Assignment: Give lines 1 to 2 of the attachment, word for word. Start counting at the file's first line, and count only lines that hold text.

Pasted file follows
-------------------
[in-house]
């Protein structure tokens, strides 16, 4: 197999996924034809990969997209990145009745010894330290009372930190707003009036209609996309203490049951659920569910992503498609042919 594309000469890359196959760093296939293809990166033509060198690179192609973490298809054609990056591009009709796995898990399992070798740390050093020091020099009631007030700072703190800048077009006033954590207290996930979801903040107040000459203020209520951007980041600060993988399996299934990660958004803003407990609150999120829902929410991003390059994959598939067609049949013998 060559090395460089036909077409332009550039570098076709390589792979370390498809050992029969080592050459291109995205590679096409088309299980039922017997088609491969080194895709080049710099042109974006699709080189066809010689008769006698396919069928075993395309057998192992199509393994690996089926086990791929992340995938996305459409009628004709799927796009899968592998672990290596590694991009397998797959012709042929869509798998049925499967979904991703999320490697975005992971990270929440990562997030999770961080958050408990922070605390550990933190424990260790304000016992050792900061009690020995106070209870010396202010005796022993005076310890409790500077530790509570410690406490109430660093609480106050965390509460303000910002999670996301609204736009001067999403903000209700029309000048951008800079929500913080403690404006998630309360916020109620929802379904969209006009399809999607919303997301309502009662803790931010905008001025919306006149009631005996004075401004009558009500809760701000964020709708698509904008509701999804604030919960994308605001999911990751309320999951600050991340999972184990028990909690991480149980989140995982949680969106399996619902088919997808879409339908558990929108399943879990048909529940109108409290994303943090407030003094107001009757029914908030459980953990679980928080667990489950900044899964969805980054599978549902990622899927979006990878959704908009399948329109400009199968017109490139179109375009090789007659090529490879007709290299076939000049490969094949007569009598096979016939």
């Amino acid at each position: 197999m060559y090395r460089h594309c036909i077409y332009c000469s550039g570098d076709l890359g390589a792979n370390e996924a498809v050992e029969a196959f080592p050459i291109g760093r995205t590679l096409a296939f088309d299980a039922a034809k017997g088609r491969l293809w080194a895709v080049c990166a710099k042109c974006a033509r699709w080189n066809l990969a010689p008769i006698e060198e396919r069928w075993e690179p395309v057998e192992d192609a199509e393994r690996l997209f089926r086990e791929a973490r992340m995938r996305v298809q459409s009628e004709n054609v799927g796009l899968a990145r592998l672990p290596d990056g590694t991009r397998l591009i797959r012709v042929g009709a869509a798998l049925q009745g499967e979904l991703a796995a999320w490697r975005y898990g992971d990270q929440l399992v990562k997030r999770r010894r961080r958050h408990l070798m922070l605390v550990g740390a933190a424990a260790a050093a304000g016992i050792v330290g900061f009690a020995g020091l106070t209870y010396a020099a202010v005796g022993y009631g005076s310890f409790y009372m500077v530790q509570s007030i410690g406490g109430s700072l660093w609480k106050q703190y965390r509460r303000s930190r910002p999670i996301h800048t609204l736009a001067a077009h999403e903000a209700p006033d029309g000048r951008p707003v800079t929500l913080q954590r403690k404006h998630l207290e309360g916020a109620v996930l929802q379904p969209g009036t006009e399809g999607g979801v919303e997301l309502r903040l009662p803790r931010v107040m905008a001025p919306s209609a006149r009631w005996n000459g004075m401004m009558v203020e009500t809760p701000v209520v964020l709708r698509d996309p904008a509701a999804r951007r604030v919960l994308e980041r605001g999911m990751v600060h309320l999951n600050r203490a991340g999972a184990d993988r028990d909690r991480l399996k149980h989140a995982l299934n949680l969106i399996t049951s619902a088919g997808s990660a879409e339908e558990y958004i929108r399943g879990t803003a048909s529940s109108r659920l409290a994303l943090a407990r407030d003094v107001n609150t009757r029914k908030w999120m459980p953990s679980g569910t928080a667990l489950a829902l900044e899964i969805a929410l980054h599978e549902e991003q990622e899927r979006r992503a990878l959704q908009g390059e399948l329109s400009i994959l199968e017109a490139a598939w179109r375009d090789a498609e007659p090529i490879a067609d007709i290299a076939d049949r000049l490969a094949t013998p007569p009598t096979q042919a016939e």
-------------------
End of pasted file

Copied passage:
[in-house]
């Protein structure tokens, strides 16, 4: 197999996924034809990969997209990145009745010894330290009372930190707003009036209609996309203490049951659920569910992503498609042919 594309000469890359196959760093296939293809990166033509060198690179192609973490298809054609990056591009009709796995898990399992070798740390050093020091020099009631007030700072703190800048077009006033954590207290996930979801903040107040000459203020209520951007980041600060993988399996299934990660958004803003407990609150999120829902929410991003390059994959598939067609049949013998 060559090395460089036909077409332009550039570098076709390589792979370390498809050992029969080592050459291109995205590679096409088309299980039922017997088609491969080194895709080049710099042109974006699709080189066809010689008769006698396919069928075993395309057998192992199509393994690996089926086990791929992340995938996305459409009628004709799927796009899968592998672990290596590694991009397998797959012709042929869509798998049925499967979904991703999320490697975005992971990270929440990562997030999770961080958050408990922070605390550990933190424990260790304000016992050792900061009690020995106070209870010396202010005796022993005076310890409790500077530790509570410690406490109430660093609480106050965390509460303000910002999670996301609204736009001067999403903000209700029309000048951008800079929500913080403690404006998630309360916020109620929802379904969209006009399809999607919303997301309502009662803790931010905008001025919306006149009631005996004075401004009558009500809760701000964020709708698509904008509701999804604030919960994308605001999911990751309320999951600050991340999972184990028990909690991480149980989140995982949680969106399996619902088919997808879409339908558990929108399943879990048909529940109108409290994303943090407030003094107001009757029914908030459980953990679980928080667990489950900044899964969805980054599978549902990622899927979006990878959704908009399948329109400009199968017109490139179109375009090789007659090529490879007709290299076939000049490969094949007569009598096979016939």